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1709 Birth of Georg Wilhelm Steller, German botanist, zoologist, physician, and explorer. Who worked in Russia and is considered a pioneer of Alaskan natural history.
In 1739, Georg joined the Danish cartographer and explorer Vitus Bering's Second Kamchatka Expedition sponsored by Russia. When their ship, St. Peter, landed in Alaska, Georg begged to explore Kayak Island. Bering granted him ten hours, making Georg one of the first foreigners to step foot on Alaskan soil.
Georg Steller is remembered for his naturalist work on this voyage in the names of many North American plants and animals, including the Steller's jay (related to the American Blue Jay) and the Steller's sea lion.
During the expedition, Georg Steller tried to persuade the crew to eat green leaves and berries he gathered on land to combat the scurvy that was becoming an epidemic on the ship. But the officers poo-pooed his suggestions on this matter. When only a dozen men were left standing to run the ship, they shipwrecked on an island where Bering and half the men died of scurvy. Georg and his assistant never suffered from scurvy, and they nursed the survivors back to health. The island they were stranded on until a new ship could be fashioned from salvaged parts in 1742 is now called Bering Island.
1719 Death of Jean-Baptiste Alexandre Le Blond, French architect and garden designer. When he died, he was the chief architect of Saint Petersburg. In his book, The Theory and Practice of Gardening (1712), he wrote,
A garden should always look bigger than it really is.
1788 Birth of Joseph Freiherr von Eichendorff, German poet and writer.
In his Romantic novella, Memoir of a Good-for-Nothing (1826), a miller's son forges his own path and becomes a palace gardener in Vienna. There, he falls in love with the daughter of a duke. When he learns she was adopted, the two can be together without violating her royal status. Joseph wove his love of nature into all of his work. Thomas Mann wrote that Good-for-Nothing had both "the purity of the folk song and the fairy tale."
Here's an excerpt:
At last, the gardener arrived, mumbling something about rascals and country bumpkins, and took me out into the park, giving me a lengthy lecture as he did so.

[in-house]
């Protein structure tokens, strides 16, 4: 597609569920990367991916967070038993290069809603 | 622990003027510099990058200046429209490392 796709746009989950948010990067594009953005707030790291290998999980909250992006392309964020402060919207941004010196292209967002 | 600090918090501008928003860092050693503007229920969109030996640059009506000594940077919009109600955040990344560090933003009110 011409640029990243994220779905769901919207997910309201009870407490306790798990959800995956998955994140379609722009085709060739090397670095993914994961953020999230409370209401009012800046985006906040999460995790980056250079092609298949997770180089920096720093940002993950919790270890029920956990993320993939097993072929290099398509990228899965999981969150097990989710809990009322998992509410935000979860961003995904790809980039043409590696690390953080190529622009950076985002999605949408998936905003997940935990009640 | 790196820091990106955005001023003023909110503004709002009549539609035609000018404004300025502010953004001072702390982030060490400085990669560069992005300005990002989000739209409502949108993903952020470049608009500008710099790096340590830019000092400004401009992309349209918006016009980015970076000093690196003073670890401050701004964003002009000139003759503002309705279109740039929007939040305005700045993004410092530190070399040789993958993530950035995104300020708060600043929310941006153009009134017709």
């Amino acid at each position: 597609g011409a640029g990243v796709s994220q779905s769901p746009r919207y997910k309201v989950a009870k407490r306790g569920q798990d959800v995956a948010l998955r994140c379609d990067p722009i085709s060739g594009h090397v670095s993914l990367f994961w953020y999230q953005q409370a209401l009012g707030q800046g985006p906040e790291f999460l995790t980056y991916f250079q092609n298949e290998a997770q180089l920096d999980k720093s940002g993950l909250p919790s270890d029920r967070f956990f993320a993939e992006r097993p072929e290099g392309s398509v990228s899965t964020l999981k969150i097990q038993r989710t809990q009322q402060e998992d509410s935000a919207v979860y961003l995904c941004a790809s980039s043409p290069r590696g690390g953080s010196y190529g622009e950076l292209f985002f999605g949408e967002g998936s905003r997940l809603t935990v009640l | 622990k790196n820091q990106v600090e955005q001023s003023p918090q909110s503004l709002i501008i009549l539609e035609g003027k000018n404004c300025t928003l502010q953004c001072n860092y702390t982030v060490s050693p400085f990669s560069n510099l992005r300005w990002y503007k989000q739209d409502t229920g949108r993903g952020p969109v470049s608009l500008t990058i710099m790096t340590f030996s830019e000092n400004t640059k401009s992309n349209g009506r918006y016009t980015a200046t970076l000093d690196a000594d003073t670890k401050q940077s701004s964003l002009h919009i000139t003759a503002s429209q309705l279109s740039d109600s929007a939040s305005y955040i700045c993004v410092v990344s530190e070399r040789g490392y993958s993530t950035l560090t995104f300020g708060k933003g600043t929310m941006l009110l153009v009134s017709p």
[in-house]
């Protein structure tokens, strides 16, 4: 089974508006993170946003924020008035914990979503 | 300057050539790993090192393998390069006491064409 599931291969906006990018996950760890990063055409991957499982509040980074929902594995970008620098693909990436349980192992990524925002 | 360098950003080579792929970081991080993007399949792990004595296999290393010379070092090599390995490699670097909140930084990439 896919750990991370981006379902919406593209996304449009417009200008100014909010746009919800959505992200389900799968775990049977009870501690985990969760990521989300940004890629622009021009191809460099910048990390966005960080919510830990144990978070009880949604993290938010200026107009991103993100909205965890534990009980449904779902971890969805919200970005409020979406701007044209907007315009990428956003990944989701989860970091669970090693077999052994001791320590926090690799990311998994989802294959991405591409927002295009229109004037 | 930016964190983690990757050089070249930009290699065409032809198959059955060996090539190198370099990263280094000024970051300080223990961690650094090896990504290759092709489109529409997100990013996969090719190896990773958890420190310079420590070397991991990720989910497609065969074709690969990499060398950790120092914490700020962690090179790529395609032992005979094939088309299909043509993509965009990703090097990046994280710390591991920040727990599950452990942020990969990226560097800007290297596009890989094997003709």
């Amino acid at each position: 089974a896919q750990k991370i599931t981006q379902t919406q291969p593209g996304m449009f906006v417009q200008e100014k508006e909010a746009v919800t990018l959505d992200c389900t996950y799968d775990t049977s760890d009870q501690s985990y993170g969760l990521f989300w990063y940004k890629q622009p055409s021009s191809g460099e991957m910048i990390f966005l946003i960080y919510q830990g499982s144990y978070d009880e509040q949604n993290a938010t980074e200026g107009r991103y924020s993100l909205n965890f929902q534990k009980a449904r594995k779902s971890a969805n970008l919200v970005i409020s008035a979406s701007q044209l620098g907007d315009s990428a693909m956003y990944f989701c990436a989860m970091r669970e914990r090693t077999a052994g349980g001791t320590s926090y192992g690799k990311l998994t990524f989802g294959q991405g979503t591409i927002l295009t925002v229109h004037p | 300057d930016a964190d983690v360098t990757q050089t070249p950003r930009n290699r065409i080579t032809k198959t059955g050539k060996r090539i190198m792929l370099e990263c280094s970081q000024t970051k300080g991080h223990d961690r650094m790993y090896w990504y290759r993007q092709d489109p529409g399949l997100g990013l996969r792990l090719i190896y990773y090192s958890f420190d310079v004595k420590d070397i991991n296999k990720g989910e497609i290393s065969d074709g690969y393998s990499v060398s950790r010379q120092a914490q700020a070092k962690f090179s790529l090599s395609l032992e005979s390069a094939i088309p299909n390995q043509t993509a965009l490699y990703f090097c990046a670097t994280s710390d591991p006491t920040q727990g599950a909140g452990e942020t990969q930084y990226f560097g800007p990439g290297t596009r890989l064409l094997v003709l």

I was instructed to be sober and industrious, and not to wander about aimlessly or waste my time in unproductive activities: if I heeded this counsel, he said, I might in time achieve something.
He gave me much other useful and well-phrased advice too, but I have since forgotten almost all of it.
1841 Birth of Ina Donna Coolbrith, American poet, writer, and librarian. She became known as the Sweet Singer of California for her beautiful poetry. A beloved member of the San Francisco Bay Area literary community, she was the first California Poet Laureate and the first poet laureate of any American state.
How many songs, O summer wind,
How many songs you know
Of fair, sweet things in your wanderings,
As over the earth you go.
Grow That Garden Library™ Book Recommendation
The Botanist's Daughter by Kayte Nunn
This book came out in 2019, and this is a fiction book.
The author Rosanna Ley says this about The Botanist's Daughter:
'The whole book is a delight... Perfect reading whilst sipping a g & t in a beautiful garden somewhere in the sun!' A buried secret...
This is a book about two women in two different centuries.
In the present day: Anna is growing her new gardening business and renovating her late grandmother's house. But when she discovers botanical art, an old diary, and a handful of seeds hidden in a wall. The mystery will take her to Kew Gardens and then onto Cornwall in search of the truth.
The other woman is Elizabeth Trebithnick, and it is set in 1886. Elizabeth is determined to continue her father's work as a Plant Explorer, and she's looking for a specific rare plant that had eluded her father.
This book is a 400-page botanical mystery that answers this question: Can a mysterious flower somehow connect Anna and Elizabeth?
1971 On this day, the San Juan Botanical Garden was inaugurated. The garden is part of the University of Puerto Rico,
The Botanic Garden features many themed exhibits of tropical and subtropical plants and a collection of modern sculptures. Special features of the garden include a garden of Brightly colored heliconias native to tropical Americas, a Bamboo Chapel in a feathery bamboo forest, an Orchid Garden, a Monet garden (inspired by Monet's aquatic garden in Giverny with its water lilies), a Palmetum featuring over 125 species of palms, and an Aquatic Garden that includes papyrus and red sealing wax palms.
In the aftermath of deadly hurricanes over the past decade, the San Juan Botanical Garden has developed a strategy to address plant loss from future storms: an iCloud for the garden. The garden has joined with other Botanic gardens and started backing up each other's collections.
In terms of a botanic spark, this practice of backing up treasured specimens is something you can do with your own garden. Consider partnering with a fellow gardener or a neighbor and set up your own garden iCloud.
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And remember: For a happy, healthy life, garden every day.